Lopez Obrador, who promised to govern for the country's poor, is demanding a recount in the July 2 election, from which Felipe Calderon of the conservative ruling National Action Party (PAN) party emerged with an advantage of less than 0.6%, or about 244,000 votes.
Although the protests have so far been peaceful, there are concerns violence could erupt as protesters grow frustrated.
Calderon appeared before Mexico's electoral tribunal on Sunday to argue that the election was clean and a full recount was unnecessary and illegal.
"The question is whether we Mexicans are going to resolve our differences with pressure tactics and marches, or with reason and by the law," Calderon said in his statement.
"The fundamental thing is that we have democracy in our country"
Andres Manuel Lopez Obrador, Mexico presidential candidate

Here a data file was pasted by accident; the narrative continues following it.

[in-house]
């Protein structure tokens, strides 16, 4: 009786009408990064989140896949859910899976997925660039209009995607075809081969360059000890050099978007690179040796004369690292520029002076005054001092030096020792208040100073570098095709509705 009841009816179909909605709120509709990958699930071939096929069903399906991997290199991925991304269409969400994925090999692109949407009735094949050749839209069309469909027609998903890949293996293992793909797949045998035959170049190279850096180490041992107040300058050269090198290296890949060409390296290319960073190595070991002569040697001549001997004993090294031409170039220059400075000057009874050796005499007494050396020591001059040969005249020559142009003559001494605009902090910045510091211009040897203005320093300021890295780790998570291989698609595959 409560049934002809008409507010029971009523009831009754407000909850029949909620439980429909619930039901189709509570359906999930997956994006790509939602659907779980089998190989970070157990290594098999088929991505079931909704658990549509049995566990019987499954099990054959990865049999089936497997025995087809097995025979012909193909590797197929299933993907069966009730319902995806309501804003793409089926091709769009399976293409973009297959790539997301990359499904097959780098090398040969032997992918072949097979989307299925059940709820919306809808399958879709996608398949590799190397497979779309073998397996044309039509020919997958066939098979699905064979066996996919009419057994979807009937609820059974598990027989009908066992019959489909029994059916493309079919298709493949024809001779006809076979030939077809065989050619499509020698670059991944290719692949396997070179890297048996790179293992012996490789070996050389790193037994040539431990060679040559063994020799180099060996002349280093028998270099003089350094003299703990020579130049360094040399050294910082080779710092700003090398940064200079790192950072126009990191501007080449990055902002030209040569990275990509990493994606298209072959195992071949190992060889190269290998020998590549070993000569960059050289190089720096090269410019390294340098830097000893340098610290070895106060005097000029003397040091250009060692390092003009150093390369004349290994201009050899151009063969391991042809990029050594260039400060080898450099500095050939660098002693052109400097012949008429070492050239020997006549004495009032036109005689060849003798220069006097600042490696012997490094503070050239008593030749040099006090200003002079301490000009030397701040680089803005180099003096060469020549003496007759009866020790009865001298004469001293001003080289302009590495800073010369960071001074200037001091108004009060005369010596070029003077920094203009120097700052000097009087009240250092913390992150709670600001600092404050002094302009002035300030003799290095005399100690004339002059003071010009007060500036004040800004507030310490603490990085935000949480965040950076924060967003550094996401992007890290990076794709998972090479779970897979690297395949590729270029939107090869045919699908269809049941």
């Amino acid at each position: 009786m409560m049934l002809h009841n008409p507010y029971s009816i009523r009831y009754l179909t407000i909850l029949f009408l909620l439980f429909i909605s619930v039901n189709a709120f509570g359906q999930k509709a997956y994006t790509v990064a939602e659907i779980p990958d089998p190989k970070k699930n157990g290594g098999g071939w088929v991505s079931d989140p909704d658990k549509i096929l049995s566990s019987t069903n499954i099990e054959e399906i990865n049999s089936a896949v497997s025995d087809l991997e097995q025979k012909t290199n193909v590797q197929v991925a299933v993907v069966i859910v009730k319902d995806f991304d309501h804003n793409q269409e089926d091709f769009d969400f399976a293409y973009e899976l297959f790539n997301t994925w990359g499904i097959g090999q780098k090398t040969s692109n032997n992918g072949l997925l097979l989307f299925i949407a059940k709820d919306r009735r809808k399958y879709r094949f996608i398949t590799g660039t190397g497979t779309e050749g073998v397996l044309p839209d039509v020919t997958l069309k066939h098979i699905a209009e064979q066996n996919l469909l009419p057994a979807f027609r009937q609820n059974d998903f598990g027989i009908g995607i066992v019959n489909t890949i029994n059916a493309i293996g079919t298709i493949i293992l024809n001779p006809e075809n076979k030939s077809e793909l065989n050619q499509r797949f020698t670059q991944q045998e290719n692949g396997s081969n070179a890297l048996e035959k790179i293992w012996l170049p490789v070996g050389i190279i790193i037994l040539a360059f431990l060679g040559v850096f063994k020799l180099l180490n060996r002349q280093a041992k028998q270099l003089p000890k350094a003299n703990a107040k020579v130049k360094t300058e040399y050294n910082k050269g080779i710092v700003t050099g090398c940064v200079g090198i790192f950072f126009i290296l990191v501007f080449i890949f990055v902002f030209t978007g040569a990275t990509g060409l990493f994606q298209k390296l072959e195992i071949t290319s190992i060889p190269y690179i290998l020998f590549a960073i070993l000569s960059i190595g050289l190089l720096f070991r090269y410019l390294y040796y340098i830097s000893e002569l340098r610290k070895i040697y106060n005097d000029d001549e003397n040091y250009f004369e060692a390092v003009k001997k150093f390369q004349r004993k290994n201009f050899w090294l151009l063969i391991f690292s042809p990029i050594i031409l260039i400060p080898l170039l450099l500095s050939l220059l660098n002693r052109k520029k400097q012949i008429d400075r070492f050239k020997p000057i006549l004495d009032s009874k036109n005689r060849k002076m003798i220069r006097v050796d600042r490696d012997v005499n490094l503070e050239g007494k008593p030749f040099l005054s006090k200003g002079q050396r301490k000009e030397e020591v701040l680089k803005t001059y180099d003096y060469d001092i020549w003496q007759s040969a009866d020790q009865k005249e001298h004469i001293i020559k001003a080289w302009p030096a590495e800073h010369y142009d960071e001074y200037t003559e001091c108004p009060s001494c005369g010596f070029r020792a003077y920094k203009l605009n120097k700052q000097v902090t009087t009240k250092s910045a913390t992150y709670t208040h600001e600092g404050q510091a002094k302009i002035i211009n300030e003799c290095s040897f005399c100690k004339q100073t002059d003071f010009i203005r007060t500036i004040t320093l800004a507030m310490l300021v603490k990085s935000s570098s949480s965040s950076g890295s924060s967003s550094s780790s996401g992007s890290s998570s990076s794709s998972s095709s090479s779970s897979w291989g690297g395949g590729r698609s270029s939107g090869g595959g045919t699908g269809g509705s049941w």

However Lopez Obrador said his demand for a recount was not just about recognising his "victory" in the election.
"The fundamental thing is that we have democracy in our country," he said.
The judges have until August 31 to decide whether or not to order a recount.
European Union observers said they found no evidence of foul play in the election.
Opinion polls reportedly show that while slightly more than half the country thinks Calderon won, more than a third believe there was fraud and half want a recount.
Sunday's march was the third major protest in the last three weeks, and one of the biggest in Mexican history.
City police said up to two million people took part while federal police said there were less than 200,000.